The tree grows about twenty-five feet high with sturdy twigs and branches; the leaves are composed of seven oblong, pointed leaflets. It is said to be one of the most popular of Oriental fruits. These trees are now on trial in Florida, being introduced in 1886.
In the last few years, this fruit has appeared in the markets of our large cities, in consequence of the increased trade with Oriental countries and facilities for rapid transit across the continent.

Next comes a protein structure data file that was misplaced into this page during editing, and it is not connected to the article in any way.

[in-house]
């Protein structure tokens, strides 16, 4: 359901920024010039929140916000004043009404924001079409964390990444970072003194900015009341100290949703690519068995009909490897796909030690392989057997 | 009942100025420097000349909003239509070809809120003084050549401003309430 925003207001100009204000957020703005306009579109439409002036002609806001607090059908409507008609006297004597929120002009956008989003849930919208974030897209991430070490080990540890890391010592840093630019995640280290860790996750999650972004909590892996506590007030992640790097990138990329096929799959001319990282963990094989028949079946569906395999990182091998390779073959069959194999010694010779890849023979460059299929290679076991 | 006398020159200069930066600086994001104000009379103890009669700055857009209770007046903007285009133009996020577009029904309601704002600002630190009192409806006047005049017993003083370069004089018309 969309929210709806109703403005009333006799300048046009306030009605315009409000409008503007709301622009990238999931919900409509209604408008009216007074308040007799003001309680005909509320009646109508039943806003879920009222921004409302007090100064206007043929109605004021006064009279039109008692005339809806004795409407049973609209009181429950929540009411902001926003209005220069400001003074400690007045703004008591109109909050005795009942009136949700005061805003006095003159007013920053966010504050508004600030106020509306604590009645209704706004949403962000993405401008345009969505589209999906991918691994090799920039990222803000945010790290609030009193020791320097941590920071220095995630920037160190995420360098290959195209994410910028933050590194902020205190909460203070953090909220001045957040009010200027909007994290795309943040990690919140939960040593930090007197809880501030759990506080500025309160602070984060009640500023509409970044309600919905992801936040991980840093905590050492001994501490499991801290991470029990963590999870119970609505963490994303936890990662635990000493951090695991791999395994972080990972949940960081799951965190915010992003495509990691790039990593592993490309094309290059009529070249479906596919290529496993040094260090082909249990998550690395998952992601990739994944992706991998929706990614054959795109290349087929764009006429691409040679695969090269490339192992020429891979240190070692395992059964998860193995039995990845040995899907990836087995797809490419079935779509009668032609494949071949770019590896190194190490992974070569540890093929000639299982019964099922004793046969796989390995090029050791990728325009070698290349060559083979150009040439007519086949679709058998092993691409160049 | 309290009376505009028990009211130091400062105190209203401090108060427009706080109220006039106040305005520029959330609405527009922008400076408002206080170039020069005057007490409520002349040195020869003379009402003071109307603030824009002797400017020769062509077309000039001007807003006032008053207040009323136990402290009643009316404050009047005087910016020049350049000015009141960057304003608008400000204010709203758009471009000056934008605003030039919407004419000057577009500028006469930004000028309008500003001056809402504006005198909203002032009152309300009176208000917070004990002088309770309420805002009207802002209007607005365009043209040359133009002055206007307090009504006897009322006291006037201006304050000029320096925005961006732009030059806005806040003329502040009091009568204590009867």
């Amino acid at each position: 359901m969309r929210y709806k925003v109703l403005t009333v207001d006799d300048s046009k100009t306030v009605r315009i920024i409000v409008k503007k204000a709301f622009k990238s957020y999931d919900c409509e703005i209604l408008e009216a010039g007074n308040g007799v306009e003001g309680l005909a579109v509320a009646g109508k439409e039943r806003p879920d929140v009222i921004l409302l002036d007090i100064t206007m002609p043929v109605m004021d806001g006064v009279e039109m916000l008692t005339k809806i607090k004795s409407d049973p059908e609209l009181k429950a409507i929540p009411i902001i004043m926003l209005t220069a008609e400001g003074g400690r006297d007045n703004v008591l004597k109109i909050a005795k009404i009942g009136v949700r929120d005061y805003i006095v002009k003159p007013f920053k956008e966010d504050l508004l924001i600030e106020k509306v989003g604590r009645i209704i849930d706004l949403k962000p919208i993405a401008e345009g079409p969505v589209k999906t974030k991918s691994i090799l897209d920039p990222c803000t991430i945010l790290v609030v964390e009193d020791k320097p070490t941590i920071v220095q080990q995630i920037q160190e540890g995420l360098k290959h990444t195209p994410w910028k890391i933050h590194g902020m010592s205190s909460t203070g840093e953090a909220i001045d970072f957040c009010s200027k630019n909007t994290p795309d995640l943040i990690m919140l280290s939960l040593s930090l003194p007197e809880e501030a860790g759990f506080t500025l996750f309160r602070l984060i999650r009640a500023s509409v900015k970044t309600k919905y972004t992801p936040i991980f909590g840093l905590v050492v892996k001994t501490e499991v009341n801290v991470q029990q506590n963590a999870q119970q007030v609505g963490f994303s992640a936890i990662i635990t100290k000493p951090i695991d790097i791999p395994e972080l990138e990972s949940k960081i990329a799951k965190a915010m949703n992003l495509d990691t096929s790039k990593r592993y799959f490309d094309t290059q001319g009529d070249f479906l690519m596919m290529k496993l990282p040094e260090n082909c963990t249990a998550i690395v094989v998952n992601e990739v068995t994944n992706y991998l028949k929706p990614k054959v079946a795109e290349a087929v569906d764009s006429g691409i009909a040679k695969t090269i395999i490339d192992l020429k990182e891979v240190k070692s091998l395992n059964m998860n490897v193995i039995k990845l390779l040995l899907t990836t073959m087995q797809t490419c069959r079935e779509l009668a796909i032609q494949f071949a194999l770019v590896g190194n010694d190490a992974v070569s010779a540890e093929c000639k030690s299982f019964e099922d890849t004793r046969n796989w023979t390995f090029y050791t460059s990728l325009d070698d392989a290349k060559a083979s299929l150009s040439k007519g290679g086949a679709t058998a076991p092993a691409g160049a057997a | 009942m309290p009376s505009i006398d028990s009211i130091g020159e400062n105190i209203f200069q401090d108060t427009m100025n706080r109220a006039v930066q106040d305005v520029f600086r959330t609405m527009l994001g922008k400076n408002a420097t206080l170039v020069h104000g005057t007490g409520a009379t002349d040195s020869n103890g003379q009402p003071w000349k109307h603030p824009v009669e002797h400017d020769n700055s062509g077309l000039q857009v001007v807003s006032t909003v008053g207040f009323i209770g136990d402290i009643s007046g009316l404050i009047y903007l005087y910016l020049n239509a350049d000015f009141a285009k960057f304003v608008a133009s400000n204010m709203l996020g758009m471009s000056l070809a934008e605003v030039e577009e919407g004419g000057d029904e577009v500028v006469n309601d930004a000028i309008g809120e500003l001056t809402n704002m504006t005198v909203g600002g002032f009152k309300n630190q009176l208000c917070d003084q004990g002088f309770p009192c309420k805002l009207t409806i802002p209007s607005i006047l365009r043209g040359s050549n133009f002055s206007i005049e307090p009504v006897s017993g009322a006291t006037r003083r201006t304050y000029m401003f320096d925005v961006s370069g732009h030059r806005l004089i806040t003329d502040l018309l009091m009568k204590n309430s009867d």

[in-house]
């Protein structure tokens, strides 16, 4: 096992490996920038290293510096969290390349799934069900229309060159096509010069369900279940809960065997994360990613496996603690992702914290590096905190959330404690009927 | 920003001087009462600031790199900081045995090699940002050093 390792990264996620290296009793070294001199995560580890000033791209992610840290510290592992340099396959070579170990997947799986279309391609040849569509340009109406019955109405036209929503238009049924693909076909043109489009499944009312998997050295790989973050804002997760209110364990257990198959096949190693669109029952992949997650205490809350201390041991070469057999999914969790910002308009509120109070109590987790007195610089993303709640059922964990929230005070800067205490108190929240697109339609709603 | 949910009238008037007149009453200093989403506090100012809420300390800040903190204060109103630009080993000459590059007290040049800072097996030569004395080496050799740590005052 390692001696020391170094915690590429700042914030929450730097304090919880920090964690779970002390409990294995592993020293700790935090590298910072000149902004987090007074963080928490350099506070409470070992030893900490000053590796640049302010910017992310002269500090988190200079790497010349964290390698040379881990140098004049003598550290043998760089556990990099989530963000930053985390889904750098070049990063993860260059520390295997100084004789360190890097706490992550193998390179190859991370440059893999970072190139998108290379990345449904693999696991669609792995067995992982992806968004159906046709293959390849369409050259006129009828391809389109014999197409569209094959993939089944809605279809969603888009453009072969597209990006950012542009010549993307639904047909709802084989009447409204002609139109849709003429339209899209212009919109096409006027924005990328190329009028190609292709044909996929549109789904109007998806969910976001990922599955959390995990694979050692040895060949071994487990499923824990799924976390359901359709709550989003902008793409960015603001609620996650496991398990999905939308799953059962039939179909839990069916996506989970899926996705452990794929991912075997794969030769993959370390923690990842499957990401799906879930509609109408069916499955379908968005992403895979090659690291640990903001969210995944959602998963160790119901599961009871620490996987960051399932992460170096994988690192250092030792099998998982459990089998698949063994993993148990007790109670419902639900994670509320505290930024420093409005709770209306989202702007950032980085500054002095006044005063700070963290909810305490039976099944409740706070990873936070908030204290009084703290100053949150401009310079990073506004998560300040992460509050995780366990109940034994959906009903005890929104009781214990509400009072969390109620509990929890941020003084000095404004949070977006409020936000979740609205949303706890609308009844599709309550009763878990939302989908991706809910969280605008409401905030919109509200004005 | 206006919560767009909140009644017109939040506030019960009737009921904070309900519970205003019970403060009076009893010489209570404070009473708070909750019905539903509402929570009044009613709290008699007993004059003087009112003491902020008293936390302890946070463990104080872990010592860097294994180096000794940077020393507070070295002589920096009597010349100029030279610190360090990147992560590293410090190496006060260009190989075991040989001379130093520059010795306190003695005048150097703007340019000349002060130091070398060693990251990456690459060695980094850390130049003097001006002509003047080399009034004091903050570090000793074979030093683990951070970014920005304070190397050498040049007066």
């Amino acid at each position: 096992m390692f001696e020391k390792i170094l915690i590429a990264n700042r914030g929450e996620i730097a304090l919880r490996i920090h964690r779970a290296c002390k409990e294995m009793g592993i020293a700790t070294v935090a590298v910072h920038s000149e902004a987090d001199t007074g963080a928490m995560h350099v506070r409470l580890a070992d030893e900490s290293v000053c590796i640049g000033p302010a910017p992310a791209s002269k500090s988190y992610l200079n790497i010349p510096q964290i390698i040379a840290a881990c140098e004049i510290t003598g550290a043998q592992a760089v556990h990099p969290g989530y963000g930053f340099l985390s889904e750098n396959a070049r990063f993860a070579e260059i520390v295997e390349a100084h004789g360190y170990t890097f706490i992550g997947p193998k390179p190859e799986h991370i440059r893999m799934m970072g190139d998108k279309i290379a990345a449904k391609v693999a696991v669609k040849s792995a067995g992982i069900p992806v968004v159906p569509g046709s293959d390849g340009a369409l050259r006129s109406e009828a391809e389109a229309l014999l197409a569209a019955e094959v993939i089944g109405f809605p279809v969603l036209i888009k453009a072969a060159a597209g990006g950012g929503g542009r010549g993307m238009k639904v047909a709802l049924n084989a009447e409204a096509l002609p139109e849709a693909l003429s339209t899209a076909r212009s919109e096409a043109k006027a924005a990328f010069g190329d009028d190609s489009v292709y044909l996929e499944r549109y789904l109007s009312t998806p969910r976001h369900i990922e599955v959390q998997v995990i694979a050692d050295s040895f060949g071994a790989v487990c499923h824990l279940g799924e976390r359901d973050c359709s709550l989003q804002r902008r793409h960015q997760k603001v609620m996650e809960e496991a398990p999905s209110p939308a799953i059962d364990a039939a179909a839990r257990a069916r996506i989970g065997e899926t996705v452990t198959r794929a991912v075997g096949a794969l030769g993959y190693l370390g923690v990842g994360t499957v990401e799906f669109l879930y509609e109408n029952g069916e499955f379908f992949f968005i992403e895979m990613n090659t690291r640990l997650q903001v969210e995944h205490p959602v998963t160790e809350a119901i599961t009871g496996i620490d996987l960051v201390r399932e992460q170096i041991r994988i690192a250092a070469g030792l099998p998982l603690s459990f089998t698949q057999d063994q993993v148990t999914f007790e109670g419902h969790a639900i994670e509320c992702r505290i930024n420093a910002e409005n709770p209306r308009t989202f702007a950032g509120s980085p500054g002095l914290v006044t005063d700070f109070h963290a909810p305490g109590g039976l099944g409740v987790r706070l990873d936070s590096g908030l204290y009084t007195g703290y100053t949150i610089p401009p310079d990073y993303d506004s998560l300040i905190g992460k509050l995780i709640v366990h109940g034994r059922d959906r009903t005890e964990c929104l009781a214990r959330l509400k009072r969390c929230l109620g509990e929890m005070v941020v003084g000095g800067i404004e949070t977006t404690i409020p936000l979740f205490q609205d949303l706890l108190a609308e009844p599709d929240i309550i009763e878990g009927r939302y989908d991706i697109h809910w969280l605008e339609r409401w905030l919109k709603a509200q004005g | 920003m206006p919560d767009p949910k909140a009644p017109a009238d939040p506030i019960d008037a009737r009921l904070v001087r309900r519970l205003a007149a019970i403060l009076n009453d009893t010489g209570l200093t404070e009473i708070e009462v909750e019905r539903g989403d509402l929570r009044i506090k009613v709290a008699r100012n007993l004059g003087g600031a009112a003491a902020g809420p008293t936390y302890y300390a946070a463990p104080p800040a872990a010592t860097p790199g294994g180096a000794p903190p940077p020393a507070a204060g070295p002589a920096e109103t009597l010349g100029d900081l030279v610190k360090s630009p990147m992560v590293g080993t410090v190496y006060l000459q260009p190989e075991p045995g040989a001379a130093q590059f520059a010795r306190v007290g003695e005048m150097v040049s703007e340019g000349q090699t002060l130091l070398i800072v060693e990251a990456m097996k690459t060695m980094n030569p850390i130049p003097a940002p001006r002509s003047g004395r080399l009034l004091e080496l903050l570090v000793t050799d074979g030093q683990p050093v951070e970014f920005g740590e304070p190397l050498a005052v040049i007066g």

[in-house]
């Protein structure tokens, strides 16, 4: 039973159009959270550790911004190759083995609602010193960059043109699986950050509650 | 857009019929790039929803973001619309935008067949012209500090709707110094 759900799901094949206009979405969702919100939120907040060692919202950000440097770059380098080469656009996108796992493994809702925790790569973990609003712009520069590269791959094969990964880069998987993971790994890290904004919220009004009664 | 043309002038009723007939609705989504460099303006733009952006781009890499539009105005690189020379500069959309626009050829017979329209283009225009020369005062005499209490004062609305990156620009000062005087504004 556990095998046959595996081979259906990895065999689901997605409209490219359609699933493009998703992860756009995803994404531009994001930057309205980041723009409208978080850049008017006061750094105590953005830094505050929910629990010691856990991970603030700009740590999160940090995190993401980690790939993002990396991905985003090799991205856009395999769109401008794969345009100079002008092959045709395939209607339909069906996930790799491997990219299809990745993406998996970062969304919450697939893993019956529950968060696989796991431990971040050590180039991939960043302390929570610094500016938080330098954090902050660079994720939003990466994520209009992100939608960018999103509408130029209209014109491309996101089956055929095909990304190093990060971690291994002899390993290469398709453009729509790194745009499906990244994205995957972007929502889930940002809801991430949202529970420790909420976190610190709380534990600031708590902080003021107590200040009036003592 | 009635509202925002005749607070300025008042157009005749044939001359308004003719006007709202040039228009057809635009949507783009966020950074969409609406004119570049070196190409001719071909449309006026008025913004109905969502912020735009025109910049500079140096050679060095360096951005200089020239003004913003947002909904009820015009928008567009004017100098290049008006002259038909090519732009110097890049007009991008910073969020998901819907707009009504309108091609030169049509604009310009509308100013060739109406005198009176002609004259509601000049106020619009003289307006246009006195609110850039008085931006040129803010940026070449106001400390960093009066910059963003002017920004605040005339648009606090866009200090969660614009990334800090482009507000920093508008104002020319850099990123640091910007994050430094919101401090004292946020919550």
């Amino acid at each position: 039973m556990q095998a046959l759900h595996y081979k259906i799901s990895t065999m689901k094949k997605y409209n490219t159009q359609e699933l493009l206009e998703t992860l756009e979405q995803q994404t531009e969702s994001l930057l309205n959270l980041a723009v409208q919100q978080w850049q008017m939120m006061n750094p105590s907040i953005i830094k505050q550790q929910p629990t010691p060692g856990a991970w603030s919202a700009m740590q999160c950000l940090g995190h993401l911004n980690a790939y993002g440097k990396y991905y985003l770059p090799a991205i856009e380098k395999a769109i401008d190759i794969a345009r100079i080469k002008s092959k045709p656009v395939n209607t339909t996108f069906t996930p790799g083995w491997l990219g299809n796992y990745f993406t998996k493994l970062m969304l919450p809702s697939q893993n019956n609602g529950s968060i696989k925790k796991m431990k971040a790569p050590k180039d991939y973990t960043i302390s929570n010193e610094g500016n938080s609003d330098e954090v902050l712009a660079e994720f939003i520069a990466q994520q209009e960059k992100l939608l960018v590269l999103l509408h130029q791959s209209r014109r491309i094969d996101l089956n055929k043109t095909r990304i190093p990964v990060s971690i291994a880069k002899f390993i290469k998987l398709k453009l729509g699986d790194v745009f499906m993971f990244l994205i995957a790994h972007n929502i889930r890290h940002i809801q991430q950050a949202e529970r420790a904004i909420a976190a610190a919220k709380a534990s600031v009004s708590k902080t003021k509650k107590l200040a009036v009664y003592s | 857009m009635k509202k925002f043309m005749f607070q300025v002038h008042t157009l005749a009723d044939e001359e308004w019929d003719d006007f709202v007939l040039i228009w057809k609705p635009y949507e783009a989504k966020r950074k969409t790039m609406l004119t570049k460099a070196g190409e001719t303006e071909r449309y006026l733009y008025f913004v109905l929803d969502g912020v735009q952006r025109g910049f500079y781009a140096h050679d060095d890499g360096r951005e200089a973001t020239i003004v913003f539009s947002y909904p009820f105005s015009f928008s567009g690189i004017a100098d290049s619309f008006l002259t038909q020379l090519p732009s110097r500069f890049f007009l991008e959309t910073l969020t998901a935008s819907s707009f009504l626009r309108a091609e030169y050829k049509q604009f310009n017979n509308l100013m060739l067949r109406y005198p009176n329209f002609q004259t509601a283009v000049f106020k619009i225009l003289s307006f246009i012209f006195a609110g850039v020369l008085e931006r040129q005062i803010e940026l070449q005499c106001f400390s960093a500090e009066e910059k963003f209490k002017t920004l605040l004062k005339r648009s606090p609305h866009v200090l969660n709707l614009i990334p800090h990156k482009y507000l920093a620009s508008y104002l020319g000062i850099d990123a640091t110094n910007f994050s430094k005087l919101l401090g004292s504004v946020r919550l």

The fruit is globular in form about one inch in diameter, with a thin, chocolate-brown colored shell covered with wartlike protuberances. When fresh, the shell is filled with a jelly-like pulp of a most delicious sub-acid flavor, but is often rather dry and stale in the nuts before it reaches our markets. It has one smooth, brown seed in the center of the fruit.